I’ve written on many occasions about the need for imagination, creativity, and innovation (ICI) in business, even going so far as to call the first item on that list America’s “greatest domestic renewable resource” (in the book, Imagination First, co-authored with Eric Liu, page 26). But don’t take my word for it: according to IBM’s fourth biennial Global CEO Study—for which IBM consultants interviewed over 1,500 CEOs from 60 countries and 33 industries—business leaders around the globe “believe that … successfully navigating an increasingly complex world will require creativity” more than anything else. (Read the press release here.) While 80% of those surveyed think their environment will soon become even more volatile and complex than it is today, only 49% are confident that their organizations are prepared to respond to such growth, the inevitable result of industry transformation and modern technology. This gap between present capabilities and future demands explains why, in the words of IBM Global Business Services Senior Vice President Frank Kern, “CEOs identify creativity as the number one leadership competency of the successful enterprise of the future.” I should also mention that one of the points made by the CEOs—“Creative leaders are comfortable with ambiguity”—mirrors one of Lincoln Center Institute’s ten Capacities for Imaginative Learning, “Living with Ambiguity.” Indeed, it’s crucial in all areas of life to understand that problems may have more than one solution and that finding solutions may take time. The similarity between the CEOs’ thinking and ours is a fresh reminder that the world of ICI is a small one!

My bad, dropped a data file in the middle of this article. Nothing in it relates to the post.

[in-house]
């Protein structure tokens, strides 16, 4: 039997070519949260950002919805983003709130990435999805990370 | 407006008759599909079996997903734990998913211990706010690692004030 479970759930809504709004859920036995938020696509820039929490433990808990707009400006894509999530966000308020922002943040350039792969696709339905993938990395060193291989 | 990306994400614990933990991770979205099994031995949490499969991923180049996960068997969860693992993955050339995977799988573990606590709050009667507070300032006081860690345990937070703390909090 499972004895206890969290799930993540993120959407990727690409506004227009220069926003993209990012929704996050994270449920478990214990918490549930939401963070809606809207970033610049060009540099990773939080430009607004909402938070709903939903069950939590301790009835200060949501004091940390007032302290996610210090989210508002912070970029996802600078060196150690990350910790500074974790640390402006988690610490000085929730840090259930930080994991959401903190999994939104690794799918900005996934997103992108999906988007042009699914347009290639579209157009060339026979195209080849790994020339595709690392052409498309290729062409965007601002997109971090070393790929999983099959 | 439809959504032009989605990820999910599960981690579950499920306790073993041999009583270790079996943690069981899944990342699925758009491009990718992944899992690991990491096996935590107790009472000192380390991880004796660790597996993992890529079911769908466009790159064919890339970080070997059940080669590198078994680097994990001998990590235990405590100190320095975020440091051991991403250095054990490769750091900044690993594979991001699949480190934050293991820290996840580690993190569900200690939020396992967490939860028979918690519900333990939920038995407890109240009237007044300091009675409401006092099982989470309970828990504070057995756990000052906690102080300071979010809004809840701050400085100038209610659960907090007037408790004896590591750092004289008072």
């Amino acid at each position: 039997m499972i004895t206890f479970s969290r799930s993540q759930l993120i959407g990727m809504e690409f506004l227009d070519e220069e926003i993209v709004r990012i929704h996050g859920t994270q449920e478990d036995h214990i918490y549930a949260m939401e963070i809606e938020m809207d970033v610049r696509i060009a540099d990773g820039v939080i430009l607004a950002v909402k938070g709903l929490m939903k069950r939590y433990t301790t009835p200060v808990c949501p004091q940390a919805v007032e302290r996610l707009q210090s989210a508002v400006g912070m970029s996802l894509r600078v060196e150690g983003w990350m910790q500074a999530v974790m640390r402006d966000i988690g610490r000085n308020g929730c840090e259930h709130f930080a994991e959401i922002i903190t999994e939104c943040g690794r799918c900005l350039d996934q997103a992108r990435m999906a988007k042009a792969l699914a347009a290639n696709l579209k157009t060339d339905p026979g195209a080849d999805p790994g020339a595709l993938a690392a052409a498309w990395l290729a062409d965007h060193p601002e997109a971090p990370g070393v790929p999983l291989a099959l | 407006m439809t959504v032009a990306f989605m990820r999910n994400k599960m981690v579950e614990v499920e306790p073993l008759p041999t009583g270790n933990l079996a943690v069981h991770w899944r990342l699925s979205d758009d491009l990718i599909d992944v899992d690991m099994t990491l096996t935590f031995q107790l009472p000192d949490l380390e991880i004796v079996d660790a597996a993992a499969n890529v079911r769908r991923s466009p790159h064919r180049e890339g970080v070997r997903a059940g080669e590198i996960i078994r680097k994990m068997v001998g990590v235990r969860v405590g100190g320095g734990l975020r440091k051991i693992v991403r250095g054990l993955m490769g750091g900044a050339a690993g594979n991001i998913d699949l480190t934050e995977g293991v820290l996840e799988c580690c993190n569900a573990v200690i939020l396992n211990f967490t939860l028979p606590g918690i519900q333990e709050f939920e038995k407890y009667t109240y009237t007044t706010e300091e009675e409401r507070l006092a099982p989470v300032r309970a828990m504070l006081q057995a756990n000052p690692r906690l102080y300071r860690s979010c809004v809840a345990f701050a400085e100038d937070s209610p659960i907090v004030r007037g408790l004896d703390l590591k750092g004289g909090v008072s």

Image provided by IBM.
- Creativity Is The New Black (blogs.forbes.com)
Filed under: Article | Tagged: ambiguity, business, business creativity, business world, capacities for imaginative learning, creativity, Global CEO Study, IBM, Imagination First, leadership, Lincoln Center Institute |